Irish Setter, German Shorthair (GSP), Brittany Spaniel, and Doc made up our collection of dogs for Friday’s early morning training session.
I wanted my trainer, Chris Colt of Cove Mountain Kennels, to evaluate Doc on his hunting since he scored low on that in his last hunt test. I’m not concerned with Doc’s steadiness since he is very solid on steady-to-shot-kill-and-retrieve.
We began by bracing Doc with a young Irish Setter pup. The Irish Setter was kept on a check cord while Doc hunted the field. When Doc went on point, Chris would bring in the setter and work with her. We were both very pleased with Doc’s field work.
After Doc and the setter, we worked the GSP on several birds just to reinforce a couple of areas, then went back and worked Doc on a blind retrieve and another planted bird. Doc occasionally confuses blind retrieves with pointing and will sometimes point a dead bird, but this time he handled it perfectly.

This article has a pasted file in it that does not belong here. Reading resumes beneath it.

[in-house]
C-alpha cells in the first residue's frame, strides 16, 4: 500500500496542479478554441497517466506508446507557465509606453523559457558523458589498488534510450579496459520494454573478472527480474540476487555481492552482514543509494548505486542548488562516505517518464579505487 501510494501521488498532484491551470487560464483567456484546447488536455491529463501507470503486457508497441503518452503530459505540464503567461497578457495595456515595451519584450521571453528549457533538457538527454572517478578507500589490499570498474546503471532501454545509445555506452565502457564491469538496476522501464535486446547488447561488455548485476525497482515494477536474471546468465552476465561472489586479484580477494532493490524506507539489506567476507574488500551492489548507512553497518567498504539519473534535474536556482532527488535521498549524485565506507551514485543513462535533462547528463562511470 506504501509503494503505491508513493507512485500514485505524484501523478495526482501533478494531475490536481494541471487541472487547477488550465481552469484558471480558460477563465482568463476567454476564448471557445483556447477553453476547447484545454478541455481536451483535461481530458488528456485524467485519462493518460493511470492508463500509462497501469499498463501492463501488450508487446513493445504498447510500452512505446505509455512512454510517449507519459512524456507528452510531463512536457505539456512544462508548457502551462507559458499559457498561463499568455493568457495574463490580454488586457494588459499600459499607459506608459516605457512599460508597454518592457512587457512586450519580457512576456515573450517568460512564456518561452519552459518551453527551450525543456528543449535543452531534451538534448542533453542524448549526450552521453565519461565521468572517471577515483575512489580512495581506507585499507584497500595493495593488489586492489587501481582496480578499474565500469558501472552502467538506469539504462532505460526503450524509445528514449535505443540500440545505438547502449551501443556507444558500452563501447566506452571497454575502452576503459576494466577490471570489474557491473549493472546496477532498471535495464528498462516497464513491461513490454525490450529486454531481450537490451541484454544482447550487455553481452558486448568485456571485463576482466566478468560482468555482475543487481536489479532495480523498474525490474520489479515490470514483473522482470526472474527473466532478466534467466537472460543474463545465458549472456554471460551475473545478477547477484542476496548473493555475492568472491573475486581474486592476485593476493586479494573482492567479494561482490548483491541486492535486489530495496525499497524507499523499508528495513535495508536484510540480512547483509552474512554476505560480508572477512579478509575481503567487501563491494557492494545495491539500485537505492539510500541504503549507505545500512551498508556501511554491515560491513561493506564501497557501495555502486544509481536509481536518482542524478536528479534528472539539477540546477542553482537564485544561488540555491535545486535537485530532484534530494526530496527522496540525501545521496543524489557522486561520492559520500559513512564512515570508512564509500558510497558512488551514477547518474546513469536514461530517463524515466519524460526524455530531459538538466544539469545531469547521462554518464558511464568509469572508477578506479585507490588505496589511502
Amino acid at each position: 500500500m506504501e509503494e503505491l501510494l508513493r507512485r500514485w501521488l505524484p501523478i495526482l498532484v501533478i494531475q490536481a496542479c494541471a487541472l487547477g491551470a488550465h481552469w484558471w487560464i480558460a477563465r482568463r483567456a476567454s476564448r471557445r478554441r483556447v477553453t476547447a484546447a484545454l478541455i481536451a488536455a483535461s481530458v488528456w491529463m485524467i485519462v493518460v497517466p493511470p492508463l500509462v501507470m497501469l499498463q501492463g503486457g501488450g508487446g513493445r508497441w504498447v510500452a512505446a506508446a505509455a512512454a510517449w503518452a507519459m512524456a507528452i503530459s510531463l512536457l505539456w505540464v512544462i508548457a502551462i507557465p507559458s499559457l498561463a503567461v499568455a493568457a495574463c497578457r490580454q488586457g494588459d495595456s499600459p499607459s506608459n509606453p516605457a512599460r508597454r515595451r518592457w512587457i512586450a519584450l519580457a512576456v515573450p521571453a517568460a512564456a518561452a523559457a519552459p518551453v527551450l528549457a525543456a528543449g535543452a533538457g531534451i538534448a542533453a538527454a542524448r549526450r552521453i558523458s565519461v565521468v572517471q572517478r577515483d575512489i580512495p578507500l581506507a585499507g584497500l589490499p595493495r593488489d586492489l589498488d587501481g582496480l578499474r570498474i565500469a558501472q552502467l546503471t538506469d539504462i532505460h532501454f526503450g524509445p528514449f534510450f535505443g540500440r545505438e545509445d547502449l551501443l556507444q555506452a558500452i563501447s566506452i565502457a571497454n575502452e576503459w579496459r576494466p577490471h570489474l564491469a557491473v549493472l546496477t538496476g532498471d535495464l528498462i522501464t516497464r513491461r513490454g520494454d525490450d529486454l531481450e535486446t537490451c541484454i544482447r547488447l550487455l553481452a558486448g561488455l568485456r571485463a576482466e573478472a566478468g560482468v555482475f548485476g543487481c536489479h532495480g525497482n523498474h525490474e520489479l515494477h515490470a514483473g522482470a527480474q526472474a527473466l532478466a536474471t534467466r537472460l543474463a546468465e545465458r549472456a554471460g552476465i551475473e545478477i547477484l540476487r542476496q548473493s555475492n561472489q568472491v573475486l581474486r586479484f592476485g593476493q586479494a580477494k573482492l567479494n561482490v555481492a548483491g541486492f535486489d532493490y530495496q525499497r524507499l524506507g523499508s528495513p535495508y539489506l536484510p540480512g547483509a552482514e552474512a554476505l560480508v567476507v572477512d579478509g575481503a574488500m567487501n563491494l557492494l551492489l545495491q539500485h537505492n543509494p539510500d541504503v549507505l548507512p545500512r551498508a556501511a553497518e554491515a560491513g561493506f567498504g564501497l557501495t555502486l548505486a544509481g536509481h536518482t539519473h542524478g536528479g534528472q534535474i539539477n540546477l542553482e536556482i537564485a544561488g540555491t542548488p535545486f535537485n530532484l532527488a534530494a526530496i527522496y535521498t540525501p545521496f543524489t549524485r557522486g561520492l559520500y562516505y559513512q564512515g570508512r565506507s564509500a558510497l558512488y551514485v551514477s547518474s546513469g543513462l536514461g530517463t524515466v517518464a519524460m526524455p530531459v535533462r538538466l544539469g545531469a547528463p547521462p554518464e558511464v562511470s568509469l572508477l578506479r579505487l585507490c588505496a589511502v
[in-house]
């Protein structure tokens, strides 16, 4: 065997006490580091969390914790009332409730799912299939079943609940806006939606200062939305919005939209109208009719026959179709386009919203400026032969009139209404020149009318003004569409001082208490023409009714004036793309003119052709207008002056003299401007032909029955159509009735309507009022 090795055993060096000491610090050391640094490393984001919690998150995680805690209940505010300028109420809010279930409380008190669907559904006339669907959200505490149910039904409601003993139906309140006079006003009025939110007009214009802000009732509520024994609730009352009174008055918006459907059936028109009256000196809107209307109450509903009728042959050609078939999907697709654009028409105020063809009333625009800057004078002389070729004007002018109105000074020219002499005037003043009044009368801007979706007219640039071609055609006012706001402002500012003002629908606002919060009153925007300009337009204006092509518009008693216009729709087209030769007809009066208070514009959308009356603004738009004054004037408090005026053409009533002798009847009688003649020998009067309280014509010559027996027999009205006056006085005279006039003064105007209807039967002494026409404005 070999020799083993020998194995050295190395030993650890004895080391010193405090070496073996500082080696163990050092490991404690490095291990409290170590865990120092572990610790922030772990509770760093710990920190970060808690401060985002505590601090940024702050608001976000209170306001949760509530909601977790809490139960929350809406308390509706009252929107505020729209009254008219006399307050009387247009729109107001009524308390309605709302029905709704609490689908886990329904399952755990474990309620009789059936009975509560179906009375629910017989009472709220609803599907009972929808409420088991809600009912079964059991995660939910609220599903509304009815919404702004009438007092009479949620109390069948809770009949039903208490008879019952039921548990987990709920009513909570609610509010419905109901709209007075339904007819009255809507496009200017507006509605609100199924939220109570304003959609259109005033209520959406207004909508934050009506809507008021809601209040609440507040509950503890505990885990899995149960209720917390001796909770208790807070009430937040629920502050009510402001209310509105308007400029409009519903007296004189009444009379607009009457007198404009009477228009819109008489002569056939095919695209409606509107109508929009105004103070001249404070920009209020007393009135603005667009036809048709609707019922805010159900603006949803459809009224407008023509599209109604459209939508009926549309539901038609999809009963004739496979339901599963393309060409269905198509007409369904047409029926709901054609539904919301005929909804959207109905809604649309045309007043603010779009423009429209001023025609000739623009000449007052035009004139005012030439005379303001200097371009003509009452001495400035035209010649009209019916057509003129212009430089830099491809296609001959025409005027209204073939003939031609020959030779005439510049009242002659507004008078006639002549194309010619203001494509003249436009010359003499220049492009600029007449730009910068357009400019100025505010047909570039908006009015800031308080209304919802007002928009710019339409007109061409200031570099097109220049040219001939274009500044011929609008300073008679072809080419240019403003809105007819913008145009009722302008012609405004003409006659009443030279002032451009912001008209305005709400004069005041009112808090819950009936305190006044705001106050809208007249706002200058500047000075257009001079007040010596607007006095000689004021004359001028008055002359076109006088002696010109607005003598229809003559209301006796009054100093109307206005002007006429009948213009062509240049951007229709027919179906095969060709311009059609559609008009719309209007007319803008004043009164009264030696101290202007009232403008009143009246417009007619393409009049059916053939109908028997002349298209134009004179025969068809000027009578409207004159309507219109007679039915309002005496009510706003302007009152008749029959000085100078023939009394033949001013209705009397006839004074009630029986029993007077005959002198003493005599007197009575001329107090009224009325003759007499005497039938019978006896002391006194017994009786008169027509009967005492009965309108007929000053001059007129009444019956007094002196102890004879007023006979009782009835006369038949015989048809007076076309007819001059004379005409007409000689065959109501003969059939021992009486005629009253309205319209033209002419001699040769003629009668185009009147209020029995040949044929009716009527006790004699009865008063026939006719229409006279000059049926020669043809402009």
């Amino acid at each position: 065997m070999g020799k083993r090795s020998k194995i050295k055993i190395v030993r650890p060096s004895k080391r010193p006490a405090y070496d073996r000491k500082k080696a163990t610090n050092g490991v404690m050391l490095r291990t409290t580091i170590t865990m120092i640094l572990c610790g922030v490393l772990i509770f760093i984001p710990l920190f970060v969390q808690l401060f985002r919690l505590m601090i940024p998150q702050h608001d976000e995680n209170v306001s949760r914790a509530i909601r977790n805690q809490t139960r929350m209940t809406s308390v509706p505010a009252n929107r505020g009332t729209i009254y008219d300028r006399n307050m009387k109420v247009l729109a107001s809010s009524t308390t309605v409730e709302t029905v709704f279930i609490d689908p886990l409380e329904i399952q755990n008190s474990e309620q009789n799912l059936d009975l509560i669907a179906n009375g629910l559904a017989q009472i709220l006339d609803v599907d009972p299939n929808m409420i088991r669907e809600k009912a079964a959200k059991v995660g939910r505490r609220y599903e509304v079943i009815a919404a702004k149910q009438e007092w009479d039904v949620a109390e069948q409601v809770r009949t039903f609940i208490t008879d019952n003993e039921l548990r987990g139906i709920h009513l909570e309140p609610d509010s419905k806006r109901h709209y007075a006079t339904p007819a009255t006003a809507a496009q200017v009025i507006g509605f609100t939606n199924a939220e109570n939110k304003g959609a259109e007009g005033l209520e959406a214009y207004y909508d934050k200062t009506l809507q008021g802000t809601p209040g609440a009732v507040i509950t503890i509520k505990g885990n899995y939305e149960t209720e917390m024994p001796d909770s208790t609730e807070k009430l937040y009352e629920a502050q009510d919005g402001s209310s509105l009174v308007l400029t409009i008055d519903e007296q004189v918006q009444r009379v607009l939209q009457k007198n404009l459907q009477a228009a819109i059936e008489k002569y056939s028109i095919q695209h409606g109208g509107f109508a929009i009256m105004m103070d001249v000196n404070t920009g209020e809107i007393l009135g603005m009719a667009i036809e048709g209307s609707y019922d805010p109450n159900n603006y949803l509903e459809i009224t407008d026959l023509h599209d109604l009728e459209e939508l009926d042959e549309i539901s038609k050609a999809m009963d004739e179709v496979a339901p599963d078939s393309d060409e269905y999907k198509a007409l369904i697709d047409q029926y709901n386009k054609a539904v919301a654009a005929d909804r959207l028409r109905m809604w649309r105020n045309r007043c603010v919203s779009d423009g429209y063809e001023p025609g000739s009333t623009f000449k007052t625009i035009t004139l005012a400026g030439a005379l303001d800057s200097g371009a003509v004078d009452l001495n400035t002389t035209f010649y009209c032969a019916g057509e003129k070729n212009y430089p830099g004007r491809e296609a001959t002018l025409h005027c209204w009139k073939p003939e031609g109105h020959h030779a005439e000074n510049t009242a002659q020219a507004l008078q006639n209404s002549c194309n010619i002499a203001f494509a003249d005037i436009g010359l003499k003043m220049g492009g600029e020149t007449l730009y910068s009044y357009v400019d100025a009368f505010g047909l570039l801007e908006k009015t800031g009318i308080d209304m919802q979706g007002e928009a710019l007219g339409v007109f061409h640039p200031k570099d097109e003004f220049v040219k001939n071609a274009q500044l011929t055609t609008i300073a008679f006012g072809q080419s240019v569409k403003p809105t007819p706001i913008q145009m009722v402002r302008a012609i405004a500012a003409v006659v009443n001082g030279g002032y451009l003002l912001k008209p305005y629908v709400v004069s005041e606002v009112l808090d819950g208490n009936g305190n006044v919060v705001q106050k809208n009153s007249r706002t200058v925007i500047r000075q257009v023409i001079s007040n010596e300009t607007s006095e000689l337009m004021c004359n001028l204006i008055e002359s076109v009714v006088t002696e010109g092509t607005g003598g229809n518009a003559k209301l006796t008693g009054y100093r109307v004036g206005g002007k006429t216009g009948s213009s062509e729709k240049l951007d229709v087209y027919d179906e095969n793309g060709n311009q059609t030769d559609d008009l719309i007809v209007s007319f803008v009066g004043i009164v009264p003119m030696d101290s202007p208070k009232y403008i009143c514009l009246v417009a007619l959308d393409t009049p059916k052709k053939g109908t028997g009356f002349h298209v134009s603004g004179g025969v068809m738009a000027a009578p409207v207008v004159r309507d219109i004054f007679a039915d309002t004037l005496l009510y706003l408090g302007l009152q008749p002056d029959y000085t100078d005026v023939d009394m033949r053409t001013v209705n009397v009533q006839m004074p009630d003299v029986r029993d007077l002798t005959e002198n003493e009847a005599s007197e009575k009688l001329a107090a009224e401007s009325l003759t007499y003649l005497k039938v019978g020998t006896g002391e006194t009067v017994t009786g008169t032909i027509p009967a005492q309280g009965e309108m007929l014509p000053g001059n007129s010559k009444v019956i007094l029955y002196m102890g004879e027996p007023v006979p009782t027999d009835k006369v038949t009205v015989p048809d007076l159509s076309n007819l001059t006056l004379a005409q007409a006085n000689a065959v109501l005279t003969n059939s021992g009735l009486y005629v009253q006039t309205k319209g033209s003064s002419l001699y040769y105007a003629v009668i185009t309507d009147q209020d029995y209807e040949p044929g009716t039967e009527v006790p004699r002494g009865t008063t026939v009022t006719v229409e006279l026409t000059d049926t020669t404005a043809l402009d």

Doc’s blind retrieve was about 75 yards and I was hoping that he would have to spend time searching for it. Instead, he found within a couple of minutes and retrieved it to hand.
The breeze was becoming fickle, sometimes dying and often shifting directions, which presented a real challenge in finding the planted bird. Although I marked the area where the carded pigeon landed, we were unable to find it.
That was where the Brittany came in. Chris brought her out to help Doc and after extensive searching, she found the bird and went on point. Doc did a nice job of honoring even though he often looked back at me for direction.
Following training, our oldest daughter and I drove to Spencer and hunted for opal in a “mini mine”, which is a fenced area containing tailings that are trucked in from the mine. For a fee, one can dig for opal and we found a couple of nice pieces. At one time the public could drive up to the mine and hunt the tailings – where I found all of my high quality opal. Regardless, one of the pieces of pinfire opal that I found would pay for the trip.